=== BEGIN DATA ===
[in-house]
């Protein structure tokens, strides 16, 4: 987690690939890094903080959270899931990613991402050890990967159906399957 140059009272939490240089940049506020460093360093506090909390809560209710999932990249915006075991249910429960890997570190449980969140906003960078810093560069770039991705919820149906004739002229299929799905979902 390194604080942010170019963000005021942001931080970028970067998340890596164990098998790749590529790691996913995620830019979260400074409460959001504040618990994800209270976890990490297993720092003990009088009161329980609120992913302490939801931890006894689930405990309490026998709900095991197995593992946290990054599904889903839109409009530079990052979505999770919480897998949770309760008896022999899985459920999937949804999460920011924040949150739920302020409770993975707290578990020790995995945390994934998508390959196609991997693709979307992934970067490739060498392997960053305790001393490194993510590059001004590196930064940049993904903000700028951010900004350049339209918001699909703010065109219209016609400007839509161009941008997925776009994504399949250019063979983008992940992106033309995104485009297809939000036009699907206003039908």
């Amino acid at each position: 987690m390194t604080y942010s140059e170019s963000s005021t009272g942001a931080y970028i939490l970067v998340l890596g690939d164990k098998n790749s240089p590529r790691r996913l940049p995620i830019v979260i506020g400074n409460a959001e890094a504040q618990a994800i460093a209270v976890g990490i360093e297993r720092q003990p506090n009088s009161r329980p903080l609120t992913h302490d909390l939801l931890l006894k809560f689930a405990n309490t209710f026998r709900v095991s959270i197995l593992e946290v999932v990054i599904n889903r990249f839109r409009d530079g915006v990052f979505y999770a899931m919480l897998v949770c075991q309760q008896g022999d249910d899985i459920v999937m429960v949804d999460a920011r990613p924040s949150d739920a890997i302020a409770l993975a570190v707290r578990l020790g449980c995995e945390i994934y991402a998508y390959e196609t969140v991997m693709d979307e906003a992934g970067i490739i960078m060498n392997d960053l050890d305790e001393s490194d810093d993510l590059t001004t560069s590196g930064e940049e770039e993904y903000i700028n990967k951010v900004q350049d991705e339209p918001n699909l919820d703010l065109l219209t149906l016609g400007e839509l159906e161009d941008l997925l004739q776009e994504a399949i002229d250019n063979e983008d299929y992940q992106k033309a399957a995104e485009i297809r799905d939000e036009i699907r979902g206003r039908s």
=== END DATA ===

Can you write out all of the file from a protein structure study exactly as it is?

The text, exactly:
[in-house]
């Protein structure tokens, strides 16, 4: 987690690939890094903080959270899931990613991402050890990967159906399957 140059009272939490240089940049506020460093360093506090909390809560209710999932990249915006075991249910429960890997570190449980969140906003960078810093560069770039991705919820149906004739002229299929799905979902 390194604080942010170019963000005021942001931080970028970067998340890596164990098998790749590529790691996913995620830019979260400074409460959001504040618990994800209270976890990490297993720092003990009088009161329980609120992913302490939801931890006894689930405990309490026998709900095991197995593992946290990054599904889903839109409009530079990052979505999770919480897998949770309760008896022999899985459920999937949804999460920011924040949150739920302020409770993975707290578990020790995995945390994934998508390959196609991997693709979307992934970067490739060498392997960053305790001393490194993510590059001004590196930064940049993904903000700028951010900004350049339209918001699909703010065109219209016609400007839509161009941008997925776009994504399949250019063979983008992940992106033309995104485009297809939000036009699907206003039908």
């Amino acid at each position: 987690m390194t604080y942010s140059e170019s963000s005021t009272g942001a931080y970028i939490l970067v998340l890596g690939d164990k098998n790749s240089p590529r790691r996913l940049p995620i830019v979260i506020g400074n409460a959001e890094a504040q618990a994800i460093a209270v976890g990490i360093e297993r720092q003990p506090n009088s009161r329980p903080l609120t992913h302490d909390l939801l931890l006894k809560f689930a405990n309490t209710f026998r709900v095991s959270i197995l593992e946290v999932v990054i599904n889903r990249f839109r409009d530079g915006v990052f979505y999770a899931m919480l897998v949770c075991q309760q008896g022999d249910d899985i459920v999937m429960v949804d999460a920011r990613p924040s949150d739920a890997i302020a409770l993975a570190v707290r578990l020790g449980c995995e945390i994934y991402a998508y390959e196609t969140v991997m693709d979307e906003a992934g970067i490739i960078m060498n392997d960053l050890d305790e001393s490194d810093d993510l590059t001004t560069s590196g930064e940049e770039e993904y903000i700028n990967k951010v900004q350049d991705e339209p918001n699909l919820d703010l065109l219209t149906l016609g400007e839509l159906e161009d941008l997925l004739q776009e994504a399949i002229d250019n063979e983008d299929y992940q992106k033309a399957a995104e485009i297809r799905d939000e036009i699907r979902g206003r039908s």